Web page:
Her life wasn’t all making films, however. She gave financial support to several groups in the late 60s which the US government did not like: the NAACP, and the Black Panther Party were the most famous. The FBI, therefore, decided to harass, defame, intimidate and discredit Seberg. The idea was to discredit her with the public and the film industry so her voice would have less weight and fewer opportunities to be heard. In 1970 she was expecting a baby with her then husband, Romain Gary, but the FBI released a story saying the father was Raymond Hewitt, a member of the Black Panther Party. Seberg went into premature labour and the baby died 2 days later. She blamed the stress of the gossip columns printing the FBI’s story for the premature birth and death of her child. At the funeral she had an open casket for the child so people could look and see that she was white. The FBI was regularly wire-tapping her phone, stalking her and breaking into her homes. Apparently Richard Nixon was kept personally up to date by J Edgar Hoover on the surveillance of Jean Seberg. It seems to shocking now that the government would harass an actress for her political views, but I bet it’s still happening and people are still getting black-listed, just as they did during the McCarthy era ‘witch-hunts’. It makes you realise how powerful artistic expression can be – that the government felt it had to stifle people. And some governments still do I’m sure.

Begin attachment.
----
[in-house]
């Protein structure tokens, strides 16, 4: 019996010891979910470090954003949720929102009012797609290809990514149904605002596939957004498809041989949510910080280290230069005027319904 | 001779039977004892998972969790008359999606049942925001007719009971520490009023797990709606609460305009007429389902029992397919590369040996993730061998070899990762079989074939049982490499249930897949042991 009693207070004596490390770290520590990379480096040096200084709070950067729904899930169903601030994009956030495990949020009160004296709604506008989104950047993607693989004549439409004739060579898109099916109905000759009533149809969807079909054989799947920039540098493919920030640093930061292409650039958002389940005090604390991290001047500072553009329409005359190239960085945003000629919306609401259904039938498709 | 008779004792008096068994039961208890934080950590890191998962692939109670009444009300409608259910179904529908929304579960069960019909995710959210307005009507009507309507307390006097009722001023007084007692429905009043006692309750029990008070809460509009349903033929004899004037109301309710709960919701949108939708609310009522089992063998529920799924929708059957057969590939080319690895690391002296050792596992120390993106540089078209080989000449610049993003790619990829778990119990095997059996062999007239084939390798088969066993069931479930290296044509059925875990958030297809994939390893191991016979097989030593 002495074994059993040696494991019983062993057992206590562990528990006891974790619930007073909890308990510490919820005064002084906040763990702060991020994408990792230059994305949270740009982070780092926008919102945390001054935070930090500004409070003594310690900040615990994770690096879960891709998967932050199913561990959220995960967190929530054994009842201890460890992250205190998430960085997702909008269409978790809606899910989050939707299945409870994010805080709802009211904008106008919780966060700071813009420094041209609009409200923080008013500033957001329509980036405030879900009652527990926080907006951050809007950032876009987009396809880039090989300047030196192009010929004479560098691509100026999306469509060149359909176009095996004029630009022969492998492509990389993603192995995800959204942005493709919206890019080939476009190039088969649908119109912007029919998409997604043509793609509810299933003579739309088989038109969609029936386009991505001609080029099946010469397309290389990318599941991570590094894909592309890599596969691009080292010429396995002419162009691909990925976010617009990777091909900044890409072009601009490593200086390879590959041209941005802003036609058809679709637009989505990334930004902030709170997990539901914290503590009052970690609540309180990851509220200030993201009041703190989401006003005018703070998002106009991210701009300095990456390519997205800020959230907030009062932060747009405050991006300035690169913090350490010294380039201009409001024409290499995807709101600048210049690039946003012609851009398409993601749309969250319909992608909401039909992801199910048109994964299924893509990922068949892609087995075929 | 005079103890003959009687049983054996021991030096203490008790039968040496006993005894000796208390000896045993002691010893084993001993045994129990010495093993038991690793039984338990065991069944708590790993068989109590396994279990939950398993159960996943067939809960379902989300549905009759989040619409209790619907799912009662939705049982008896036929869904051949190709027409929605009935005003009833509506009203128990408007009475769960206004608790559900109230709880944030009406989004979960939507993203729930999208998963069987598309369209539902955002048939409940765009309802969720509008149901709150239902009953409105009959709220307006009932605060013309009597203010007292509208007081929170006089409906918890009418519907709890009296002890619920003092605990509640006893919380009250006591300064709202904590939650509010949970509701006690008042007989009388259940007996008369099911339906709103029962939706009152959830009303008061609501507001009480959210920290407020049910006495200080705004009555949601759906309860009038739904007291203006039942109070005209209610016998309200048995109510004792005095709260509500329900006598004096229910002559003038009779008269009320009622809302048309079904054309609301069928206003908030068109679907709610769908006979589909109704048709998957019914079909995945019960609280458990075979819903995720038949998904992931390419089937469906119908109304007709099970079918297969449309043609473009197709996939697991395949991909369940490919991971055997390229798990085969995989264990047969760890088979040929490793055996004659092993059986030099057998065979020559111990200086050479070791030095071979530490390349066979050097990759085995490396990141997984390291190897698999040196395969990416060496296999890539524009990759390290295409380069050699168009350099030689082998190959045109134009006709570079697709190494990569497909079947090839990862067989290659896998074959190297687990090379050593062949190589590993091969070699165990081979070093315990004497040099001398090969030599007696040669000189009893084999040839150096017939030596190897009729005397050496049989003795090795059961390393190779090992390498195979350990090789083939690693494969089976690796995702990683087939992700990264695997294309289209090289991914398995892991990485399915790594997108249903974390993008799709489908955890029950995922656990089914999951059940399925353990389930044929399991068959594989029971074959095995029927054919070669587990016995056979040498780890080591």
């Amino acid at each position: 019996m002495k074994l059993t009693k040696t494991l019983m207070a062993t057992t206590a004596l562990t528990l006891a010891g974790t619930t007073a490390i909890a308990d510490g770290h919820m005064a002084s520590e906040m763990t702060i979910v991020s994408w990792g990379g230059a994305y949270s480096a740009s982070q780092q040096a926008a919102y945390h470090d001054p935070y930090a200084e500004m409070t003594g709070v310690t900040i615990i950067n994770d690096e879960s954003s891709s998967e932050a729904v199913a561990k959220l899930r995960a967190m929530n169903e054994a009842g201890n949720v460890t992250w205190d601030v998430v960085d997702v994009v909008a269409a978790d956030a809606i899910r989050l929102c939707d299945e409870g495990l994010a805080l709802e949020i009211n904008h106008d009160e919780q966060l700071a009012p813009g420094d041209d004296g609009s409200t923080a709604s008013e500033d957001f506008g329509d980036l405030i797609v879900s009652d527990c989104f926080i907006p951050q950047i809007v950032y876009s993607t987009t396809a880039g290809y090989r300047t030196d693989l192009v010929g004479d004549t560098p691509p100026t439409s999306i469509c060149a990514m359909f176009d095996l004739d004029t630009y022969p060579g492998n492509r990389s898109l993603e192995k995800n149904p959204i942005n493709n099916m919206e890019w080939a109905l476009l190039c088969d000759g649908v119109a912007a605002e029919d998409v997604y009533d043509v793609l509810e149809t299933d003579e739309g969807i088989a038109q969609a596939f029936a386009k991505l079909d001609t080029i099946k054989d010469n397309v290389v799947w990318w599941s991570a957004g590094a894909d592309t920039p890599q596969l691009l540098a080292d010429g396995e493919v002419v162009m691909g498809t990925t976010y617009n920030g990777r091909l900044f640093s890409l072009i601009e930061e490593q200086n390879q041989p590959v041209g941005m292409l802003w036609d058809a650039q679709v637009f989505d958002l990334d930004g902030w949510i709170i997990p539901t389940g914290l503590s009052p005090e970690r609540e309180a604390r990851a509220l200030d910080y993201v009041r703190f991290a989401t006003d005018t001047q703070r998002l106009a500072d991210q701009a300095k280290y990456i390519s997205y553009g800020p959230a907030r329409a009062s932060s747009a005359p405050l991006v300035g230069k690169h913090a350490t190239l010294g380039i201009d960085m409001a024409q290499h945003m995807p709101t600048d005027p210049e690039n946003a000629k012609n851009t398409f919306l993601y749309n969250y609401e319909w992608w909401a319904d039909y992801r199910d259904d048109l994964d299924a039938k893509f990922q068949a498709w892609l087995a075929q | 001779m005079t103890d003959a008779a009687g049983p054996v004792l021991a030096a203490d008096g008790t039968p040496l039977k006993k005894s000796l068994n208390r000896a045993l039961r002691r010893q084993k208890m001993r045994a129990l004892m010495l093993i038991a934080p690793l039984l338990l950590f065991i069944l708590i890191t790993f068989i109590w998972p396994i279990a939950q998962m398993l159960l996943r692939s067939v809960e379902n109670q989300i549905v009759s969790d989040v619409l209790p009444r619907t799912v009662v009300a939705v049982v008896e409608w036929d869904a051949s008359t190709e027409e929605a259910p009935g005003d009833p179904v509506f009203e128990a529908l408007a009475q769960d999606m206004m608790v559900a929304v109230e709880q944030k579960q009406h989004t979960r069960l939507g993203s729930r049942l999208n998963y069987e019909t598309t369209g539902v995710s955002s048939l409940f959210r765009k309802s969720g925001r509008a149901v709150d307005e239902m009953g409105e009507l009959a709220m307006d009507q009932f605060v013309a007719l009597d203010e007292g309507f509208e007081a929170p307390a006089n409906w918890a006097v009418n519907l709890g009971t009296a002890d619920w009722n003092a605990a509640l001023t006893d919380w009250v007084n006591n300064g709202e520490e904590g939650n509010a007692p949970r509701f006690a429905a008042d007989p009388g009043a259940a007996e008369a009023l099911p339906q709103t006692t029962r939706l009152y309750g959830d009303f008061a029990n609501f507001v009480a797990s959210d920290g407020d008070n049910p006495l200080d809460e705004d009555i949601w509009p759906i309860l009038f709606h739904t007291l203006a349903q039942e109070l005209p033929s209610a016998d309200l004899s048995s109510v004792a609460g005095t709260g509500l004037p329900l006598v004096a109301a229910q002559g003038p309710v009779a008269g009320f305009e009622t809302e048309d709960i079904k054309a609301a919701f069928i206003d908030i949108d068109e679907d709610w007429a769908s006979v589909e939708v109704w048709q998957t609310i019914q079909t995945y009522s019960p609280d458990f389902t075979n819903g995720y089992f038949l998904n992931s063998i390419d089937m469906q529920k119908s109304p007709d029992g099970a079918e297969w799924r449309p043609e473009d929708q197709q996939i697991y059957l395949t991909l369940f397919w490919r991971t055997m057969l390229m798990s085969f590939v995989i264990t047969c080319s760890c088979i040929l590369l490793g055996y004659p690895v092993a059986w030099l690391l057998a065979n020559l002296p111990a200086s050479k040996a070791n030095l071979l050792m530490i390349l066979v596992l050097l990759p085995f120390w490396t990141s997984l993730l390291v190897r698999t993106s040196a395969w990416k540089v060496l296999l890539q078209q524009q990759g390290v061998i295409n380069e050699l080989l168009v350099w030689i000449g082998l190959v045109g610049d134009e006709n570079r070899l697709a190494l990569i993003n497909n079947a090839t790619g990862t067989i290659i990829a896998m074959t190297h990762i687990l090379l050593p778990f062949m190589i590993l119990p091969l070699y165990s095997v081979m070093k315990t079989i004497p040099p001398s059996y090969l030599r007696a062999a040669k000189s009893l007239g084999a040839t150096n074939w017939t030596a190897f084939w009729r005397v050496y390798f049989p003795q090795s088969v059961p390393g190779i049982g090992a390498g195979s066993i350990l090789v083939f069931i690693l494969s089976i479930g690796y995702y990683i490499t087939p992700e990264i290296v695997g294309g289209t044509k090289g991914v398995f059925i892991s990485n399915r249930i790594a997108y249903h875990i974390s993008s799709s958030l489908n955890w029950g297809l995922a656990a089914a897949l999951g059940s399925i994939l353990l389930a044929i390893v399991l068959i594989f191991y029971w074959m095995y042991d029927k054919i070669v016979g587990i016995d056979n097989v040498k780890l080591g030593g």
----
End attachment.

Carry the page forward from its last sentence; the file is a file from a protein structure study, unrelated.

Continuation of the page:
Sorry, I’ve gone off on rather a tangent there, but Jean Seberg had quite a hard life I think. She ended up committing suicide in her car (though there is a theory that someone else was there, but they don’t know who) in 1979 at the age of 40. It feels a bit weird to now say ‘but look at all the great clothes she wore’……

I’m not sure what else to write now, so I will just put some pictures of Jean Seberg for your 60s-loving pleasure.

Jean Seberg Painting(image source)

Jean Seberg evening dress(image source)

Jean Seberg stripey dress Breathless(image source)

Jean Seberg Breton colour(image source)

I’ll end this with picture of her looking effortlessly cool, and very French, smoking a cigarette. Is it wrong that I always think smoking looks kind of cool? But, like. smoking from the 60s looks cool – now not so much.

Jean Seberg cigarette(image source)

Breton Style Plantain Tee

This has to be one of my thriftiest makes ever. It’s the Deer and Doe Plantain Tee, which is a free to download. I downloaded and assembled the PDF quite a while ago but only just got around to making something from it. I had this little bit of stripey fabric in my stash for a few months – it was only £1.50 and was from Rolls and Rems (where else!). There was juuuust enough fabric to make this tee and I love it!